… the almost complete obstruction of three major highways in blatant disregard of police orders and of the needs and rights of the road users constituted conduct which, even though less serious than recourse to physical violence, can be described as “reprehensible”. 

However, as rights were engaged, the UKSC was of the view that Kudrevičius had established that a “careful analysis” of proportionality was required. Lords Hamblen and Stephens noted of the rights to protest that we should expect:

 … a certain degree of tolerance to disruption to ordinary life, including disruption of traffic, caused by the exercise of the right to freedom of expression or freedom of peaceful assembly. 

According to the UKSC, then, even in the event that obstruction is more than minimal, a factfinder should undertake a fact-specific proportionality exercise, taking into account articles 10 (freedom of expression) and 11 under the Convention before convicting the defendants. Such rights were interpreted into the “lawful excuse” element of section 137 pursuant to section 3 of the Human Rights Act 1998. In making the assessment, the factfinder should consider the following non-exhaustive list of factors: (1) the nature and extent of any potential breach of domestic law; (2) whether the views giving rise to the protest relate to very important issues; (3) the importance of the location; (4) the extent to which the protest would interfere with the rights of others; (5) the likely duration of the protest; (6) prior notification to, and cooperation with, the police; and (7) the nature of any precautions proposed or considered. It should also be considered whether protestors “believed in the views they were expressing”.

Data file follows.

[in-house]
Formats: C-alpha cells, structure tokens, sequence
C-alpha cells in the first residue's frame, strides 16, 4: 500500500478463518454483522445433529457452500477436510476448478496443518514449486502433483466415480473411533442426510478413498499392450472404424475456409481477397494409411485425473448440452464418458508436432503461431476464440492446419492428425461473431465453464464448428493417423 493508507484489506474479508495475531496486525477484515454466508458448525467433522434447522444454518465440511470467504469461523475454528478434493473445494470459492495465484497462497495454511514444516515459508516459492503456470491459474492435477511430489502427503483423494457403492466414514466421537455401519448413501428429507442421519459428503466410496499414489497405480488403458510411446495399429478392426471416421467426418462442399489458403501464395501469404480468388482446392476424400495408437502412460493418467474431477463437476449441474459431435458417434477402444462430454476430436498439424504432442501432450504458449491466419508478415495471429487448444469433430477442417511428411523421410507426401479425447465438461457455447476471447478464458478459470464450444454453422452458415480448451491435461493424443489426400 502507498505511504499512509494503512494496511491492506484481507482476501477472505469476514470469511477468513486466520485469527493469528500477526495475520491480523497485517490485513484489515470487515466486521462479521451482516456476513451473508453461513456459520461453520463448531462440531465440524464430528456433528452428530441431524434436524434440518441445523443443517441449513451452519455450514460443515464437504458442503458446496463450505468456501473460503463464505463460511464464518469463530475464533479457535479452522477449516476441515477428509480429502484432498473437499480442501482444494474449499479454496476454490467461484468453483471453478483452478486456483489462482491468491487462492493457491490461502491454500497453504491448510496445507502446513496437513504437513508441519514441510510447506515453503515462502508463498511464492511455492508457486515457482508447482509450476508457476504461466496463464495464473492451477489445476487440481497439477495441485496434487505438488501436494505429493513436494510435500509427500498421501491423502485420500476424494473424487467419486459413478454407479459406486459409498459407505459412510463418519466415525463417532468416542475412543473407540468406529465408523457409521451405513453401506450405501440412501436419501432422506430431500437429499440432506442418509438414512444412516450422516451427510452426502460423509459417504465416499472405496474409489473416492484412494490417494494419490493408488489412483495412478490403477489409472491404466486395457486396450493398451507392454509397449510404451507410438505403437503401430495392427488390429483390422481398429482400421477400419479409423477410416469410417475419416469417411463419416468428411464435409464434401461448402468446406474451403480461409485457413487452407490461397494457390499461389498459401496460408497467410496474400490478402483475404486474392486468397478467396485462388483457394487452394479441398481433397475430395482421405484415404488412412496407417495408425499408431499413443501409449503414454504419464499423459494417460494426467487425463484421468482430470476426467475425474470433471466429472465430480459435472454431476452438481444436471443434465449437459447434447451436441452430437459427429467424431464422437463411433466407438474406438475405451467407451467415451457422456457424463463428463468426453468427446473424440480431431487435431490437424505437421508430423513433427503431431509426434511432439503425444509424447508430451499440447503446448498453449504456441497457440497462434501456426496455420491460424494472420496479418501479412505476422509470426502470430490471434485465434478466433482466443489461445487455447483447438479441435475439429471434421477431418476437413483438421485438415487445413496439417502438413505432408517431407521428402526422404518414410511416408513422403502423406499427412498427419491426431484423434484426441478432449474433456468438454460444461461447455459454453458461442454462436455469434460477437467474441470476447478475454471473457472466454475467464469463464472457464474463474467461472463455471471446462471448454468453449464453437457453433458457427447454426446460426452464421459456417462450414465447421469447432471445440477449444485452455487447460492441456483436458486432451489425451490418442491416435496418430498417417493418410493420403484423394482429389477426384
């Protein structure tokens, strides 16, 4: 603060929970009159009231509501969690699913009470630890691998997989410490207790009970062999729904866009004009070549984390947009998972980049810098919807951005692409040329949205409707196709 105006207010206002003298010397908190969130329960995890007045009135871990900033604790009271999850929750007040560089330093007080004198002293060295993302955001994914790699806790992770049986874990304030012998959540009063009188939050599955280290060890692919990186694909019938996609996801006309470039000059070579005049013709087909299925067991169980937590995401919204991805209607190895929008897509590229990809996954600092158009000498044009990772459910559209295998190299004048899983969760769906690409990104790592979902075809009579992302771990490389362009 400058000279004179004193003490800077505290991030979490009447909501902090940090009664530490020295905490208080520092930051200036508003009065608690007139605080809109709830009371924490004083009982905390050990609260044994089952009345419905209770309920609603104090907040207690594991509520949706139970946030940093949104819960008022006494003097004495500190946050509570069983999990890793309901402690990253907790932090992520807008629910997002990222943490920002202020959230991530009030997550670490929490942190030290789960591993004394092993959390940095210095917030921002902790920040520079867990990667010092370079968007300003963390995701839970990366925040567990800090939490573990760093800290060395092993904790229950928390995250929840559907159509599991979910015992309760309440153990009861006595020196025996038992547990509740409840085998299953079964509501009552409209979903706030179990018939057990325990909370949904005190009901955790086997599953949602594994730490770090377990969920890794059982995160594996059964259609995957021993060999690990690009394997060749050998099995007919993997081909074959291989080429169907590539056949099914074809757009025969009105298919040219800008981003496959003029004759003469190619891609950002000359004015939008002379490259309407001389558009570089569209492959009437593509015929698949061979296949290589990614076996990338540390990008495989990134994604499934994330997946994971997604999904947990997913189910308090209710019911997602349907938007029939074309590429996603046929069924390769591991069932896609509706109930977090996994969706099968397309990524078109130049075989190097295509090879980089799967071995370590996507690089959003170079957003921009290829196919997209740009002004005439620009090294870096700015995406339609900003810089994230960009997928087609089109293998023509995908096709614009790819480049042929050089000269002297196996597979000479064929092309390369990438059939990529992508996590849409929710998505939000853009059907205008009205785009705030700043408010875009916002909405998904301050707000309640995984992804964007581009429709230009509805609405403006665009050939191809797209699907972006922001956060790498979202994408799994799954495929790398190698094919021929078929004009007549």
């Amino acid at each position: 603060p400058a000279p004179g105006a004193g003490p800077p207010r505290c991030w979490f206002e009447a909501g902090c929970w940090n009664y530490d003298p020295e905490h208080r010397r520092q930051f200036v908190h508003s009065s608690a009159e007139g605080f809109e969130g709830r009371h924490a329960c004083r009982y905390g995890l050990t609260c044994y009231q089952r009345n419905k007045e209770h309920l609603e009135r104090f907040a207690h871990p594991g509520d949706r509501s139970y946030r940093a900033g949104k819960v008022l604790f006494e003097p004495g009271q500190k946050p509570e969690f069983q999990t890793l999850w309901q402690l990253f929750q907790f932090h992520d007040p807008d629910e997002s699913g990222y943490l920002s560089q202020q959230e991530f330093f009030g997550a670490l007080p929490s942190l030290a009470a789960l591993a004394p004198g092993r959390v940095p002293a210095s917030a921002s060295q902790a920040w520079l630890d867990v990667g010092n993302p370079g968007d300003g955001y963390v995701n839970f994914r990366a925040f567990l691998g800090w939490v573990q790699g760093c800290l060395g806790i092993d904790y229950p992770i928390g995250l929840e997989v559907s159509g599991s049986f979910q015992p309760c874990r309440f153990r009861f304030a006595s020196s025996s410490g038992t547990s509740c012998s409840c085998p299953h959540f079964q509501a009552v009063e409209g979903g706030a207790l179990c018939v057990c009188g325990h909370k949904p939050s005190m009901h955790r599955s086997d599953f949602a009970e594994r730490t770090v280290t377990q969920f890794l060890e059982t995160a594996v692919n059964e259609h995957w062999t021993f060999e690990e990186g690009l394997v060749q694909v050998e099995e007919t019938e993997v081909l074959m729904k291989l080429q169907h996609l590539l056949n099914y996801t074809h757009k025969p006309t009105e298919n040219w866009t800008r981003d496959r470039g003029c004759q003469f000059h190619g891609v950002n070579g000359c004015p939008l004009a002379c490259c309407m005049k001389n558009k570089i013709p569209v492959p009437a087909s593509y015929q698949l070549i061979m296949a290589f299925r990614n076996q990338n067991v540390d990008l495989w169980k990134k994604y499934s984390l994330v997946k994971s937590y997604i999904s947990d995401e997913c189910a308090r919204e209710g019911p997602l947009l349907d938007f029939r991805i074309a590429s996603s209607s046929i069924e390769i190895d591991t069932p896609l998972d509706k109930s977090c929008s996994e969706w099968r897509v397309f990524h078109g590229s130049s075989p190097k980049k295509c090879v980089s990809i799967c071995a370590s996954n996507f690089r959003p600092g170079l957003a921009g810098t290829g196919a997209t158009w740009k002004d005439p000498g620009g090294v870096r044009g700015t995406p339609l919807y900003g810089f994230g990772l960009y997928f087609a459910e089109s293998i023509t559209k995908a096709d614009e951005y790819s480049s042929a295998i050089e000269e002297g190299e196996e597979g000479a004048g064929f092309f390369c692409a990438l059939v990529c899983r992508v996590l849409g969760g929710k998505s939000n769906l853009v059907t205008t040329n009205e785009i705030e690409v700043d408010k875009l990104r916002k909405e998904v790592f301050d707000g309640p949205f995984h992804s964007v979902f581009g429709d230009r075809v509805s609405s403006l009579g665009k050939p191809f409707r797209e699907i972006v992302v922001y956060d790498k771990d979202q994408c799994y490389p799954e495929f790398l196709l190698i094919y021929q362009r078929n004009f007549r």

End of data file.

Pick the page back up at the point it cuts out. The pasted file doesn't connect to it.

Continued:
Some drivers have decided to move protesters themselves

Although the case was decided in respect of the conviction of the defendants, the UKSC said that arrest, charge, prosecution and conviction all constitute restrictions within the Convention. This explains, then, why the police have modified their behaviour in respect of protesters blocking roads. More recently, the case of Leigh v The Commissioner of Police of the Metropolis may explain further caution by the police. The claimants were part of a group called ReclaimTheseStreets, which sought to hold a vigil for Sarah Everard, who had been abducted and murdered by a police officer, in a protest against violence towards women. The High Court found that statements made by the police dissuading the claimants from undertaking the vigil, due to the fact that Covid restrictions were in place, were unlawful because Ziegler and the later case R (Dolan) v Secretary of State for Health and Social Care had not been properly taken into account. The “reasonable excuse” in the Covid regulations should have included the right to assembly, as the “lawful excuse” in Ziegler had.